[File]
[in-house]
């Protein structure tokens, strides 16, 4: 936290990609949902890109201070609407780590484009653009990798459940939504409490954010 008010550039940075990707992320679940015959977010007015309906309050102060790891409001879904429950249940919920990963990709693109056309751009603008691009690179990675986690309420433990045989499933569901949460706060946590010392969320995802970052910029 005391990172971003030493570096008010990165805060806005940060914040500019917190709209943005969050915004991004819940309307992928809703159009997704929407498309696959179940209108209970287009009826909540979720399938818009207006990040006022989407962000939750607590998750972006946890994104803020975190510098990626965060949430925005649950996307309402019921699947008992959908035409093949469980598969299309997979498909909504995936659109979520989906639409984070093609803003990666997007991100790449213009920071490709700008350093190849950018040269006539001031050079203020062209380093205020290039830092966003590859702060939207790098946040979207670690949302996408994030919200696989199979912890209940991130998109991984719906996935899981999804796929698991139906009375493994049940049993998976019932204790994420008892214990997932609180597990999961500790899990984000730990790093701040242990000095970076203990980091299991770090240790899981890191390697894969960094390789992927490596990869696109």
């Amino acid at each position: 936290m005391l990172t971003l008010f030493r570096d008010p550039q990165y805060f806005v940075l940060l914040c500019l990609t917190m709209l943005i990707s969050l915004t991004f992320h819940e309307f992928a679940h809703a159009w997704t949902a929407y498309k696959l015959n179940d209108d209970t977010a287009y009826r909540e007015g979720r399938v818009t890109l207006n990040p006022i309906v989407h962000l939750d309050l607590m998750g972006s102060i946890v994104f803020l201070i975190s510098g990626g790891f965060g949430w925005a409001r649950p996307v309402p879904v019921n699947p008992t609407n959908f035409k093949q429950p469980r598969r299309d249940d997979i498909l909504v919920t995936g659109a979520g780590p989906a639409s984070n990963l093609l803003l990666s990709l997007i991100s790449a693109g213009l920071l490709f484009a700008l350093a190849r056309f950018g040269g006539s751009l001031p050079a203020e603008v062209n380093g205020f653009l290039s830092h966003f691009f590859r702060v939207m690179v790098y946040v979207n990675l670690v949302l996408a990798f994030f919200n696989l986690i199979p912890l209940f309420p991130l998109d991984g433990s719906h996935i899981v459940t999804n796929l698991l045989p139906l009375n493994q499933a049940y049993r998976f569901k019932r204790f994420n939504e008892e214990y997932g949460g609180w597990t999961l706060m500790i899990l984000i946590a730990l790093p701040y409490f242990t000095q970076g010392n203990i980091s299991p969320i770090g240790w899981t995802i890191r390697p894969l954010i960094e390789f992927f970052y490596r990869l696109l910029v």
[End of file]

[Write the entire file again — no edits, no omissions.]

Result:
[in-house]
């Protein structure tokens, strides 16, 4: 936290990609949902890109201070609407780590484009653009990798459940939504409490954010 008010550039940075990707992320679940015959977010007015309906309050102060790891409001879904429950249940919920990963990709693109056309751009603008691009690179990675986690309420433990045989499933569901949460706060946590010392969320995802970052910029 005391990172971003030493570096008010990165805060806005940060914040500019917190709209943005969050915004991004819940309307992928809703159009997704929407498309696959179940209108209970287009009826909540979720399938818009207006990040006022989407962000939750607590998750972006946890994104803020975190510098990626965060949430925005649950996307309402019921699947008992959908035409093949469980598969299309997979498909909504995936659109979520989906639409984070093609803003990666997007991100790449213009920071490709700008350093190849950018040269006539001031050079203020062209380093205020290039830092966003590859702060939207790098946040979207670690949302996408994030919200696989199979912890209940991130998109991984719906996935899981999804796929698991139906009375493994049940049993998976019932204790994420008892214990997932609180597990999961500790899990984000730990790093701040242990000095970076203990980091299991770090240790899981890191390697894969960094390789992927490596990869696109």
């Amino acid at each position: 936290m005391l990172t971003l008010f030493r570096d008010p550039q990165y805060f806005v940075l940060l914040c500019l990609t917190m709209l943005i990707s969050l915004t991004f992320h819940e309307f992928a679940h809703a159009w997704t949902a929407y498309k696959l015959n179940d209108d209970t977010a287009y009826r909540e007015g979720r399938v818009t890109l207006n990040p006022i309906v989407h962000l939750d309050l607590m998750g972006s102060i946890v994104f803020l201070i975190s510098g990626g790891f965060g949430w925005a409001r649950p996307v309402p879904v019921n699947p008992t609407n959908f035409k093949q429950p469980r598969r299309d249940d997979i498909l909504v919920t995936g659109a979520g780590p989906a639409s984070n990963l093609l803003l990666s990709l997007i991100s790449a693109g213009l920071l490709f484009a700008l350093a190849r056309f950018g040269g006539s751009l001031p050079a203020e603008v062209n380093g205020f653009l290039s830092h966003f691009f590859r702060v939207m690179v790098y946040v979207n990675l670690v949302l996408a990798f994030f919200n696989l986690i199979p912890l209940f309420p991130l998109d991984g433990s719906h996935i899981v459940t999804n796929l698991l045989p139906l009375n493994q499933a049940y049993r998976f569901k019932r204790f994420n939504e008892e214990y997932g949460g609180w597990t999961l706060m500790i899990l984000i946590a730990l790093p701040y409490f242990t000095q970076g010392n203990i980091s299991p969320i770090g240790w899981t995802i890191r390697p894969l954010i960094e390789f992927f970052y490596r990869l696109l910029v």